finishing walnut

Photo credit: K. Rummer

Feeling steadier now

What I learned from walnut and light

by Ken Rummer

The bench seat feels smooth under my hand. Finally. It’s been a journey.

The three walnut boards that form the seat started out rough-sawn, still sporting splinter fuzz and tooth arcs from the sawmill. I brought them through jointing and planing and edge gluing. I cut the panel to final size and angled the edges by 10 degrees. I filled knots with blackened epoxy and then worked up through three grits of sandpaper. I thought it was time for finish.

But when the first coat of Danish oil glistened on the wood, a depression appeared like a trench across the whole panel, a remnant of planer snipe. (Insert expletive of dismay.)

A board is drawn through the planer by two rubber rollers. But toward the start and finish of a pass, when only one roller is in contact with the board, the end can lift just a bit into the spinning knives. That deeper cut, the bane of woodworkers, is called snipe, and I was seeing it across the seat of my bench.

Declare it good enough? Or try to make it better? That decision comes up a lot in woodworking. This time I chose the second path.

Backtrack. Redo. Deploy the scraper to remove the finish and the ridge along the snipe. Then re-sand with the finer two grits.

Now, reading the surface like a Braille page, my fingertips find a satisfying smoothness with a micro-texture like velvet, and no trench.

I feel steadier, with my hand on the wood.

Into the sixth week of hiding out from the virus, we are still holed up in our house, with a few exceptions for things like walks and groceries.

I thought I was doing pretty well with all the changes — not going to church, not eating in restaurants, not seeing friends and family in person. But when we passed the one month mark, I noticed an inner shifting. Maybe the newness of all the adjustments was wearing off. Maybe the reality of the situation was finally setting in. Maybe the rising curves of infection and the weekly waves of unemployment and the mounting toll of deaths passed some threshold in my emotional apparatus. Whatever the reason, I’ve been feeling out of sorts, sluggish and edgy and unsettled.

But out in the garage, in the shop, my hand resting on the wood, I feel steadier.

The boards in this bench seat have some age to them. They grew in walnut trees for sixty or eighty years. Cut down and sawmilled into rough planks, they dried in the mill shed for some years more. On the death of the sawyer, they came by auction sale to a friend’s basement shop. Twenty years and a flash flood later, they came to me as a gift, and that was almost two years ago now. So by my rough estimation, the oldest rings of the wood beneath my fingers go back a century or more.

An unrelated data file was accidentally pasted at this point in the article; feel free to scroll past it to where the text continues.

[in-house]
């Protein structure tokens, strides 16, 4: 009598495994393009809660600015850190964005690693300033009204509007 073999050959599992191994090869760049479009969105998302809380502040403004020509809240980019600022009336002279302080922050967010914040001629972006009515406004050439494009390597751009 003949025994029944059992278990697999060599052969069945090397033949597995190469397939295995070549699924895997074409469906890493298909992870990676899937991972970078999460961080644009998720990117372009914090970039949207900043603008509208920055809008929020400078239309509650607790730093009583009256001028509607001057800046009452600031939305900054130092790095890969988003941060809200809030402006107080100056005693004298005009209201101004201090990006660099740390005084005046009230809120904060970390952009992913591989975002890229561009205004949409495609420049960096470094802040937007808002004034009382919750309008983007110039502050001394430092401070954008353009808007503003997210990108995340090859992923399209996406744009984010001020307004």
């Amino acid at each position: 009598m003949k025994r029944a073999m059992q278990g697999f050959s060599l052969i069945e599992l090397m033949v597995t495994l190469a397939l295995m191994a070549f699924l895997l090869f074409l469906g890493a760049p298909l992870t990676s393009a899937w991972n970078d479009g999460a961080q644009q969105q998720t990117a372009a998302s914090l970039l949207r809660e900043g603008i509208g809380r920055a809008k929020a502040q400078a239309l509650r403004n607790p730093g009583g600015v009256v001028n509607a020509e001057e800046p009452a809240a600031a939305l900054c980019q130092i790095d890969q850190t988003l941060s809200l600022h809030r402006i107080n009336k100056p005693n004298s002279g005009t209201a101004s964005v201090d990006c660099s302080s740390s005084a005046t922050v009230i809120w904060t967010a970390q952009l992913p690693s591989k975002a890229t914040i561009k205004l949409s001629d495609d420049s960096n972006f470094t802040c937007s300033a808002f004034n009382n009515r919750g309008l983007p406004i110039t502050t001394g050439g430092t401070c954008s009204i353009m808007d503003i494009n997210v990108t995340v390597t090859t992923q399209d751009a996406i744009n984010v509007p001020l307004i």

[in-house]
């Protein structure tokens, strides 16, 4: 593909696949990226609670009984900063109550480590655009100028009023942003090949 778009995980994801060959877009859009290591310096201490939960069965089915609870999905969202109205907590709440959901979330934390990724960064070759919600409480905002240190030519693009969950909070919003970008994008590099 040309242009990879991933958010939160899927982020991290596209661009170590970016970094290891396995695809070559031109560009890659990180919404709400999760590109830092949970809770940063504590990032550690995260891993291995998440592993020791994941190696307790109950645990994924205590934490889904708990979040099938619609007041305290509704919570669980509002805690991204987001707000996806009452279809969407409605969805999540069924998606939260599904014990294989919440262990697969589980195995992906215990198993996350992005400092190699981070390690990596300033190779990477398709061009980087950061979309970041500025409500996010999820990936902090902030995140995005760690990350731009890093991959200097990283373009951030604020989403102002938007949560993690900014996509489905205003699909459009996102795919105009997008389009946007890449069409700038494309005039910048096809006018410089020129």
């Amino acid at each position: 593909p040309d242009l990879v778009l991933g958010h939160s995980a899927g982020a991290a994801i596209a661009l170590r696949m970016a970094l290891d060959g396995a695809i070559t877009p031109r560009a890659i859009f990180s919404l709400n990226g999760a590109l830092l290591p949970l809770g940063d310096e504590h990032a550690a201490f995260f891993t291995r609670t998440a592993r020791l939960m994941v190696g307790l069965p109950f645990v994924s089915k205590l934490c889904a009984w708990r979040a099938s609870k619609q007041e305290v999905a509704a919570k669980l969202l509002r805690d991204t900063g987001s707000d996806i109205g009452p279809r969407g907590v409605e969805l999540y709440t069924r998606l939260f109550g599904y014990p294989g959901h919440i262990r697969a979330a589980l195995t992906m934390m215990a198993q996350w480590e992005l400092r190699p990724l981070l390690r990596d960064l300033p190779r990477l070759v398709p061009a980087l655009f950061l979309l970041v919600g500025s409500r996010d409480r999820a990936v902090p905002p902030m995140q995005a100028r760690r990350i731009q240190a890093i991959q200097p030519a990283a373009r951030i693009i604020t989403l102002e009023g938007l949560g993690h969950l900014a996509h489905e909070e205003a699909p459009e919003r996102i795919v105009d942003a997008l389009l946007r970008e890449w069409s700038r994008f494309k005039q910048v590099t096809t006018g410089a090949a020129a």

That means they went through the world flu pandemic in 1918. And they witnessed the peak of the polio epidemic in the 40s and 50s. No wonder they seem to be taking the COVID-19 virus in stride.

It occurs to me that all this wood I see grew in darkness, layer by layer, behind blackout curtains of bark. In darkness it remained within the boards, to be brought to light at last by the final slice of the plane, the ultimate shave of the scraper.

I’m the first to see this surface of wood in all the history of the world. (Unless the God of the universe can look as easily into the hearts of trees as into human hearts.)

As I soak a steel wool pad in finish and begin to rub it in, I take another look. Though these walnut fibers have spent years in darkness, they overcome their shyness and invite the light to dance. The light smiles and says I’d love to, and off they go, twirling and dipping along mysterious ribbons of grain, skipping lightly past knot and pith, and scattering in their wake glintings of gold and flecks of holy fire.

The book of the prophet Isaiah declares:

         The people who walked in darkness

                   have seen a great light;

         those who lived in a land of deep darkness—

                   on them light has shined.

                                             —Isaiah 9:2 NRSV

Drawing courage from wood and word, I extend a proper hand, palm up, and ask the light to dance.

Ken Rummer writer

Ken Rummer writes about life and faith from the middle of Iowa by the High Trestle Trail. His previous posts may be viewed at